Oh my: Prosser now leads in Wisconsin after Winnebago County adds 244 net votes to his total; Update: Prosser loses lead? Update: Prosser to pick up 7,000+ votes due to computer error? Update: “Political bombshell”
posted at 4:14 pm on April 7, 2011 by Allahpundit
A tally compiled by The Associated Press Wednesday and used by news organizations statewide, including the Journal Sentinel, indicated Kloppenburg was leading the race by 204 votes. Figures on Winnebago County’s website are now different from those collected by the AP.
Winnebago County’s numbers say Prosser received 20,701 votes to Kloppenburg’s 18,887. The AP has 19,991 for Prosser to Kloppenburg’s 18,421…
An editor at the AP said the news service became aware of the discrepancy in the past hour. The AP last checked figures with Winnebago County at 10:14 a.m. Wednesday, according to the AP. The county adjusted its figures at 2:27 p.m.
See for yourself by comparing the official county results with the AP’s election night page. Combined, the two candidates picked up more than a thousand votes, which makes me wonder how often this race might seesaw as other officials re-canvass and update their numbers. I wish I had time to start poring through the clerk pages of Wisconsin’s counties to compare their results to the AP’s, but I’ll leave it to the Hot Air faithful to crowdsource that and report back. Please e-mail us with tips if you find or hear of other discrepancies. Apparently Madison — Kloppenburg’s stronghold — is re-canvassing as I write this, so Prosser’s lead might be short-lived.
Speaking of Madison, read Christian Schneider’s analysis at NRO of how dominant Prosser was on election night outside the capital. Excluding Dane County, which encompasses Madison and a whoooooole lot of public employees, Prosser took 53.3 percent of the vote — better than Scott Walker’s statewide total of 52.3 percent in November. The One had better hope that state workers maintain that intensity next year (or, if not, that young voters pick up their slack) or he could have problems.
Update: Randy Melchert says Prosser’s netted another 200 votes in New Berlin while Kloppenburg’s only picked up a few in the (still ongoing) re-canvassing of Madison. Good lord. We might actually win this.
Update: Whoops, tiny mistake in the last post. New Berlin isn’t a county but a city in Waukesha County (which was heavily pro-Prosser). Now corrected.
Update: We are indeed trapped on a seesaw. Randy Melchert is still updating and says that, after several new counties have reported, Prosser’s actually lost votes on the day. Kloppenburg’s lead has expanded by 55 votes, putting her overall advantage at 259.
Update: Sorry, my mistake: I misread Melchert’s numbers. Kloppenburg’s overall lead hasn’t grown, it’s shrunk. According to Melchert, it’s now 83 votes overall, down from 204 this morning.
But … what’s this?
Numerous sources tell me Prosser will pick up 7000 votes in Waukesha Cty. 14,000 votes were apparently not entered into computer system
That’s from local radio host John Mercure; I haven’t seen it reported elsewhere, so take it with a grain of salt. And if you see it confirmed or debunked anywhere, please e-mail.
Update: The Corner says it’s no myth: A computer error in Waukesha County, Prosser’s stronghold, is set to send more than 7,000 votes his way.
After Tuesday night’s Wisconsin Supreme Court election, a computer error in heavily Republican Waukesha County failed to send election results for the entire City of Brookfield to the Associated Press. The error, revealed today, would give incumbent Supreme Court Justice David Prosser a net 7,381 votes against his challenger, attorney Joanne Kloppenburg. On Wednesday, Kloppenburg declared victory after the AP reported she finished the election with a 204-vote lead, out of nearly 1.5 million votes cast.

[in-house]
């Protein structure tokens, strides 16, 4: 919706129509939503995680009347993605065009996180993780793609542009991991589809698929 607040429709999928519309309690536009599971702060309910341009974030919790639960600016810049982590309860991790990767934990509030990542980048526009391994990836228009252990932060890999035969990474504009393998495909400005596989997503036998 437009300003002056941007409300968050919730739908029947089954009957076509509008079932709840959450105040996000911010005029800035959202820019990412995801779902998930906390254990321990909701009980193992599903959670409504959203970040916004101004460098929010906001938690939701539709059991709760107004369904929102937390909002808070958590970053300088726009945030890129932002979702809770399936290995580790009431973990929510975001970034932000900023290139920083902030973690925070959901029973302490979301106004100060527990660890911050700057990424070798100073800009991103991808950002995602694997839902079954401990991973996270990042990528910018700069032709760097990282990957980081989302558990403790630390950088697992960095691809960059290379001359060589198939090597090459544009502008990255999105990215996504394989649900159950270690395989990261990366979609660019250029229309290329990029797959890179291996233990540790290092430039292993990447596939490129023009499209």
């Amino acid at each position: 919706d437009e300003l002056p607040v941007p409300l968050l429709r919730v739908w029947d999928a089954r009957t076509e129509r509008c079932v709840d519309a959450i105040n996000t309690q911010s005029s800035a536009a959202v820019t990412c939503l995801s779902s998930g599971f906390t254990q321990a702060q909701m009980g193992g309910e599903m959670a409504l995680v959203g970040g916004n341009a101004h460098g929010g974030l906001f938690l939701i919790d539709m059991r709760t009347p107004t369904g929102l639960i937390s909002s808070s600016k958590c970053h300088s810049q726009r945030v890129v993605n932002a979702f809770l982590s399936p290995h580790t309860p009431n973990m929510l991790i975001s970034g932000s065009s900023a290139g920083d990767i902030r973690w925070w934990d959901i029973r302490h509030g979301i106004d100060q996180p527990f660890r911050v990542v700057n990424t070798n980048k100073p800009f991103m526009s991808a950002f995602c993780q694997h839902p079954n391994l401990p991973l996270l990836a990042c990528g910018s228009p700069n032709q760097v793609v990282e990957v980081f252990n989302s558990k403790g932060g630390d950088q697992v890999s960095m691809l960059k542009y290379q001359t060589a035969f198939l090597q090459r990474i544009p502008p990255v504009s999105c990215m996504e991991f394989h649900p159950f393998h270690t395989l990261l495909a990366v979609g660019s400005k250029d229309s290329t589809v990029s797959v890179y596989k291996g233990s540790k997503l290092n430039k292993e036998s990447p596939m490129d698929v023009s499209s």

On election night, AP results showed a turnout of 110,000 voters in Waukesha County — well short of the 180,000 voters that turned out last November, and 42 percent of the county’s total turnout. By comparison, nearly 90 percent of Dane County voters who cast a ballot in November turned out to vote for Kloppenburg.
A presser in Waukesha County has been scheduled for 6:30 ET. I’ve never seen anything like this.
Update: The Journal-Sentinel has picked up the story now. “Political bombshell”:
In a political bombshell, the clerk in a Republican stronghold is set to release new vote totals giving 7,500 votes in the state Supreme Court race back toward Justice David Prosser, swinging the race significantly in his favor.
The Waukesha County clerk’s office has told state elections officials that they will be adjusting the vote totals to give incumbent David Prosser more than 7,000 new votes, said Mike Haas, staff attorney for the state Government Accountability Board.
“Waukesha will be adjusting their vote totals by 14,000,” Haas said the Accountability Board was told.
The numbers will add some 11,000 votes for Prosser and some 3,000 for Kloppenburg, he said.
Wisconsin sources tell the Standard’s Stephen Hayes that there’s a paper trail to all this so it’ll be very difficult to dispute. I’m sorely tempted to roll out the Humpbot, but there have been too many twists in the past 48 hours to have comfort on that. Let’s wait at least to see how Team Kloppenburg responds.
Update: Liberal statistician Nate Silver says the new numbers make sense.
Update (Ed): Want a laugh? Check out Michael Moore’s Twitter feed. He’s upset that the counties are conducting a canvass — you know, to make sure that the votes actually get counted correctly — because, er, “Kloppenburg has already declared victory! Repubs in WI r behaving like sore losers.” No, this is not a parody account, either, although it’s hard to tell.
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